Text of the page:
Regeneration in humans can take place at 3 levels
1) Molecular Level (Molecular Biology & Genetics)
Cell turnover and division is regulated on a molecular level. Inside all of your cells (the most basic functional unit in any system) there are hundreds if not thousands of small molecules (proteins, RNA, DNA, carbohydrates, lipids, etc) interacting to drive the everyday processes that your cells must undergo to survive and function. In the context of regeneration, each cell’s fate is dependent on these molecules and their interactions to drive them to divide, to remain the same, or to die. Cells adjust the rate at which these mechanisms are activated to control growth, replication, and death in response to their environment.
2) Cellular Level (Cell Biology)
The cell is the body’s most basic functional entity. Cells can be either homogeneous or heterogeneous and almost always bundle together to create a tissue that has a specific structure and function. There are cells, for example, single nerve cells or neurons, are capable of regeneration. Neurons consist of a cell body (the head), an axon (the arm), and dendrites (the hands) that work together to receive (dendrites), process (cell body), and deliver (axon) messages all over our body (see image below). If a neuron is separated at the axon but the cell body remains intact, the axon has the ability to close the wound, generate a new growth place, and begin to regrow another extension to replace the damaged portion which is degraded.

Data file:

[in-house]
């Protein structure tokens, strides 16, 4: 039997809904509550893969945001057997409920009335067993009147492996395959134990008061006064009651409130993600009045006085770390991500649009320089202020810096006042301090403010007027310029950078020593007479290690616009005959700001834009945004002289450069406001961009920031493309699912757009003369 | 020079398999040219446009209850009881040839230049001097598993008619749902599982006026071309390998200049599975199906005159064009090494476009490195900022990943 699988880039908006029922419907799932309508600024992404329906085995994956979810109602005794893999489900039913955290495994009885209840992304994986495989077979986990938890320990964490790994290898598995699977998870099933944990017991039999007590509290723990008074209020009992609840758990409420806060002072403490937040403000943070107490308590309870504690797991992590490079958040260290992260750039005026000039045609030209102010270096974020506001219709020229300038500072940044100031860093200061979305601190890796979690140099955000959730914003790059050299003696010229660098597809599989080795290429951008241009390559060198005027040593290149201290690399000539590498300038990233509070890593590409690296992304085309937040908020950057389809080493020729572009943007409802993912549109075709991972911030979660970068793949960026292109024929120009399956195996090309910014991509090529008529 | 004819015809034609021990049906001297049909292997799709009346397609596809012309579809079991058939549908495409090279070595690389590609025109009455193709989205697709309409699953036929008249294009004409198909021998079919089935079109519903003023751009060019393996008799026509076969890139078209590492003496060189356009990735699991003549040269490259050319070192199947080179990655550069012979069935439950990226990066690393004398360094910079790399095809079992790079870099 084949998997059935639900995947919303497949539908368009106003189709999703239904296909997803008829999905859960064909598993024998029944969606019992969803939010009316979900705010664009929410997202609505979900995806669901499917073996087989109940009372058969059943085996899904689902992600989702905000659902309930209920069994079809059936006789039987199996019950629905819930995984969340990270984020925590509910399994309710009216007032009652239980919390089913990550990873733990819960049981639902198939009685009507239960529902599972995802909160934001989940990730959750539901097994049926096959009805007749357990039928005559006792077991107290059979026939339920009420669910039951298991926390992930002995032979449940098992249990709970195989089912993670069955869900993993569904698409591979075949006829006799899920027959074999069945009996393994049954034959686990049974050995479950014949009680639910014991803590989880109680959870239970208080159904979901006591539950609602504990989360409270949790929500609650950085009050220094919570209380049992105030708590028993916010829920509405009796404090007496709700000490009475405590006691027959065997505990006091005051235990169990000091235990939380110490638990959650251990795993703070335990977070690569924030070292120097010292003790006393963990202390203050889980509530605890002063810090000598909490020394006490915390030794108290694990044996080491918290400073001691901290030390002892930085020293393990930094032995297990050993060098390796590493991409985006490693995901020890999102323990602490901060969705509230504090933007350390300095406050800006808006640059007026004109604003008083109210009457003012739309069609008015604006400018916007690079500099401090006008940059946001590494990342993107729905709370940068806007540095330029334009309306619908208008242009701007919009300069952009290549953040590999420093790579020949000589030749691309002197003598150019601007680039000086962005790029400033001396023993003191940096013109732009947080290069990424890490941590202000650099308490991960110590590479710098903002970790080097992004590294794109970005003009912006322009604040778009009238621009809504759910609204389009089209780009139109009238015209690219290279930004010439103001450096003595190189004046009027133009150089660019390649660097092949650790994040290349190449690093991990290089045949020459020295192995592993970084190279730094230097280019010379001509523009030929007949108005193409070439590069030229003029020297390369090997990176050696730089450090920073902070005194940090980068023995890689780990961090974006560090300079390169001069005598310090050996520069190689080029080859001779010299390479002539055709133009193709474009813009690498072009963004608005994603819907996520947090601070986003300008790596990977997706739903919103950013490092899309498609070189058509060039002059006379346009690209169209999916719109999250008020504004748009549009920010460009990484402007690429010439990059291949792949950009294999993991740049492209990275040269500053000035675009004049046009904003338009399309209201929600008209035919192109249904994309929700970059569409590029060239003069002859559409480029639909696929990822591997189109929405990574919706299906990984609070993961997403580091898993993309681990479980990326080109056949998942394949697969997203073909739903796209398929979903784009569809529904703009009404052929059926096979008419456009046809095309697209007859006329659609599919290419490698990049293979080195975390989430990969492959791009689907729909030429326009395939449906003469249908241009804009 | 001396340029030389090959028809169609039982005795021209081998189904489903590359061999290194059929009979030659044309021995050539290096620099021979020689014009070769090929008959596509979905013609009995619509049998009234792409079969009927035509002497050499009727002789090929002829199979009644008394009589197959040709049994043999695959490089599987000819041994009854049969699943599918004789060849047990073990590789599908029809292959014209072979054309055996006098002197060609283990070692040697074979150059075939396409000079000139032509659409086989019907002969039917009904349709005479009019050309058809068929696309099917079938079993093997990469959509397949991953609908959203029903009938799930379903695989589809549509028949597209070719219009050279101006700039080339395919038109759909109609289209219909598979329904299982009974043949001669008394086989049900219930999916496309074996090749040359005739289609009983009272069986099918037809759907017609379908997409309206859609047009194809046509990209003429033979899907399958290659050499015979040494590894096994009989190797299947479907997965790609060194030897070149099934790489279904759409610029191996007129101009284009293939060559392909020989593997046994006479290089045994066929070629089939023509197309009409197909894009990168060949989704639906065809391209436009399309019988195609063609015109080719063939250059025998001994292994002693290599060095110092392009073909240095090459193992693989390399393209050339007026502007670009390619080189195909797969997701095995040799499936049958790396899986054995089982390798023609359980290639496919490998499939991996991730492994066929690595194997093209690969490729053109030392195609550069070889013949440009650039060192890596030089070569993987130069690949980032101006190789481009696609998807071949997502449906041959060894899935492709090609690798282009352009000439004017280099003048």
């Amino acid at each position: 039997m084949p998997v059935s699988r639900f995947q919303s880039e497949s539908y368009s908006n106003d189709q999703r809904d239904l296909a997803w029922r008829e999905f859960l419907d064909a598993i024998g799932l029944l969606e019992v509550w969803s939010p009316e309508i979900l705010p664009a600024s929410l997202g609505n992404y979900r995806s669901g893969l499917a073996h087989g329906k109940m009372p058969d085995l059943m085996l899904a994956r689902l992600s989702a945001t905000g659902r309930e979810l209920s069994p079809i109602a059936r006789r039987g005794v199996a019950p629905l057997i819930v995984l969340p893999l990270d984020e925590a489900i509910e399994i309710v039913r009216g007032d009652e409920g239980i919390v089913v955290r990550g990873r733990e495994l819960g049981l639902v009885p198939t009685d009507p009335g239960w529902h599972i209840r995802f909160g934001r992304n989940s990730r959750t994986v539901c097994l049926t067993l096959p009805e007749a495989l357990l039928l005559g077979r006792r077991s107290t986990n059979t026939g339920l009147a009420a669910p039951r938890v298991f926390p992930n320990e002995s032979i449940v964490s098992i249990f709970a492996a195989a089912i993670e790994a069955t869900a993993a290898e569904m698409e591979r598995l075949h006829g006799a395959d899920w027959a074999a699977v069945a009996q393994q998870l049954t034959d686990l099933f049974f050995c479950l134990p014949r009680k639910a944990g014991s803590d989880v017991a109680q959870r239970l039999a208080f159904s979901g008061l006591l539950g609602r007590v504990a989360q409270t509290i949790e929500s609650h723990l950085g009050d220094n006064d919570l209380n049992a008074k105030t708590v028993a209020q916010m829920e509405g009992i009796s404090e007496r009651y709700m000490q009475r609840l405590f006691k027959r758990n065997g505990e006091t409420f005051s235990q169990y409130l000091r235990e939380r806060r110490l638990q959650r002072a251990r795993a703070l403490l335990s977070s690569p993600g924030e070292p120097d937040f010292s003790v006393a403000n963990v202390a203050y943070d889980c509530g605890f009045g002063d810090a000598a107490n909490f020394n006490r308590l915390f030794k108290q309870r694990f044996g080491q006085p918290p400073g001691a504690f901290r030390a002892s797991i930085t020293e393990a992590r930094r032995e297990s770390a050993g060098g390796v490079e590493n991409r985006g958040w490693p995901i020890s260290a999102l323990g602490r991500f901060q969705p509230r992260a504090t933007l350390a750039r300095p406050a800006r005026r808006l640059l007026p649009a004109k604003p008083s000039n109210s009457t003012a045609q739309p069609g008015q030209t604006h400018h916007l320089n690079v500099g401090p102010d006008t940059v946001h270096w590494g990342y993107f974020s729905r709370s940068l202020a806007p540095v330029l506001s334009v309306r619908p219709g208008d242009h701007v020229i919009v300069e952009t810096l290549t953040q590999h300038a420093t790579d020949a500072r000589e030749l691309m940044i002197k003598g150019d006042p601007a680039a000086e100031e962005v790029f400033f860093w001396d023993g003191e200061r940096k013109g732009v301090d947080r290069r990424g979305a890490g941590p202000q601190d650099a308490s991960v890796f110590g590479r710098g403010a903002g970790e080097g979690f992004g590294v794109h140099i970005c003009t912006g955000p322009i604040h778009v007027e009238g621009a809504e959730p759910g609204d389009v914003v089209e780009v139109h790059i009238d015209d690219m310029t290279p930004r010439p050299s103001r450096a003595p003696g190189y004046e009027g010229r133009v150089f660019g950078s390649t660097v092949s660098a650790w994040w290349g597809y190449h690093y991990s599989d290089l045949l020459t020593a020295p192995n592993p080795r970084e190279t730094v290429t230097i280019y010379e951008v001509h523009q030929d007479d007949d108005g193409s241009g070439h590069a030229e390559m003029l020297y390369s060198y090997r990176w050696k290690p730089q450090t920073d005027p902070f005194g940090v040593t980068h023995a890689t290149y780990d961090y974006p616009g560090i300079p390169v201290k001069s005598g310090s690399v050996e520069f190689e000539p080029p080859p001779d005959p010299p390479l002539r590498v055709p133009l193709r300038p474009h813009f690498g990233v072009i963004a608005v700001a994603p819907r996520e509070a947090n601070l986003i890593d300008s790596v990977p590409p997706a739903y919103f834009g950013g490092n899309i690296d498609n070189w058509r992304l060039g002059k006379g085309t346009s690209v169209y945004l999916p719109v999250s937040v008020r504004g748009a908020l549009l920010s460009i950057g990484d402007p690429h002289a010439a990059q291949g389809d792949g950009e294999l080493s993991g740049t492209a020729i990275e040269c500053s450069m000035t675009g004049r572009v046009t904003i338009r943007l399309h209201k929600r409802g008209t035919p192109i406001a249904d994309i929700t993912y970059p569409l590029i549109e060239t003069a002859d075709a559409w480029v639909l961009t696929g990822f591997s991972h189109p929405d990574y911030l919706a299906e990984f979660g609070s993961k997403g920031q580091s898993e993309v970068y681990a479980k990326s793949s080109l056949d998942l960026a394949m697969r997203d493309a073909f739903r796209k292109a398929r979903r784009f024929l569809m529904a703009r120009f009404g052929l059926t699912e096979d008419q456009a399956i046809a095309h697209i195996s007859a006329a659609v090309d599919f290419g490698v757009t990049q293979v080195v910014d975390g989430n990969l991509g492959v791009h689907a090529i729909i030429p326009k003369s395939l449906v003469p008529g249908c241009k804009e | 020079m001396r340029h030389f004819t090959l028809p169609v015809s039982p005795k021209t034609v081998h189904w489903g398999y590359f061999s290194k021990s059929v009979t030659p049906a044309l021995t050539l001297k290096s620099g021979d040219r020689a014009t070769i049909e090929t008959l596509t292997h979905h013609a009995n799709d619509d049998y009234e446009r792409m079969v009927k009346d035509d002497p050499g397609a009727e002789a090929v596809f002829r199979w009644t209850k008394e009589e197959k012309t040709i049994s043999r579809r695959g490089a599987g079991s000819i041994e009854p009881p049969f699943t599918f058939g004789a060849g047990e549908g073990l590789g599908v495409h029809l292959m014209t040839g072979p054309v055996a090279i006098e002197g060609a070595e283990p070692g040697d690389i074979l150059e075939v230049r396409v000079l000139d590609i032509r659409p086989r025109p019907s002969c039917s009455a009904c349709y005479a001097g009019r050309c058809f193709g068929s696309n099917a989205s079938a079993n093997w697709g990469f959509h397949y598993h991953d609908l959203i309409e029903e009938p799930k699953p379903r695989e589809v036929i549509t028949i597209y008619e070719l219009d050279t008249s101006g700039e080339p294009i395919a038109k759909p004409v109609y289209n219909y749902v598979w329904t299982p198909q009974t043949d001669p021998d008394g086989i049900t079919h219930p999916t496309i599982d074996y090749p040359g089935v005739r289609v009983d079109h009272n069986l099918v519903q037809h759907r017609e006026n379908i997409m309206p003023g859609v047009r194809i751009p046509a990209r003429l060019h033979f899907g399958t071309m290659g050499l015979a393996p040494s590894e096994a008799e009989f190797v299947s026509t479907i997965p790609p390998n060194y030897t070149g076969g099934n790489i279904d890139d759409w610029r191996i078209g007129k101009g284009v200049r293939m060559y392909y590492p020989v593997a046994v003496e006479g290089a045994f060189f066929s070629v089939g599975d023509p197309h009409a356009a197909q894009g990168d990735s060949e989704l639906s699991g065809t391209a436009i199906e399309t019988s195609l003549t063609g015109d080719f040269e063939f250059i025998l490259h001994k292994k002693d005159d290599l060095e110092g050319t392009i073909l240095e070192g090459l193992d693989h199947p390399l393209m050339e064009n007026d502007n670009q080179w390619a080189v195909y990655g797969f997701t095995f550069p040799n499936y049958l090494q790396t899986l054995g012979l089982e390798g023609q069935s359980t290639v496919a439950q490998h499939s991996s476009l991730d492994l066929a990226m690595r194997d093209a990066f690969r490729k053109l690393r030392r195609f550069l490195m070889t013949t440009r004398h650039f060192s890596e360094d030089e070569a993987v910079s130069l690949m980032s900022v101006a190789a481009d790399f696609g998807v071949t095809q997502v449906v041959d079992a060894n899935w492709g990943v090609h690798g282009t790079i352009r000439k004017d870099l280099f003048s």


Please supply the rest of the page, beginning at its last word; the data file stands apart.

3) Tissue Levels (Anatomy and Physiology, Clinical Medicine, Bioengineering, Physics, Computer Science)
Many tissues in the human body are capable of exhibiting regeneration in response to injury as well as general upkeep of normal tissue, to name a few: blood, skin, bone, skeletal muscle, liver, pancreas, small blood vessels, and kidney epithelium. In a perfect world these tissues would be able to regenerate under any circumstance, however, the environment within the tissue must be just right. Cells that are able to generate energy, engage in cross talk, and respond to the ‘regeneration signals’ produced must be present. Additionally, the cells must be able to communicate in a stable and organized fashion so they can be directed to proliferate and differentiate into the appropriate tissue. Finally, those signals that may inhibit regeneration must be modulated to enable an environment for growth and expansion of functional, healthy tissue.
Reference: Regenerative Biology and Medicine, David L Stocum ©2006, Elsevier Inc.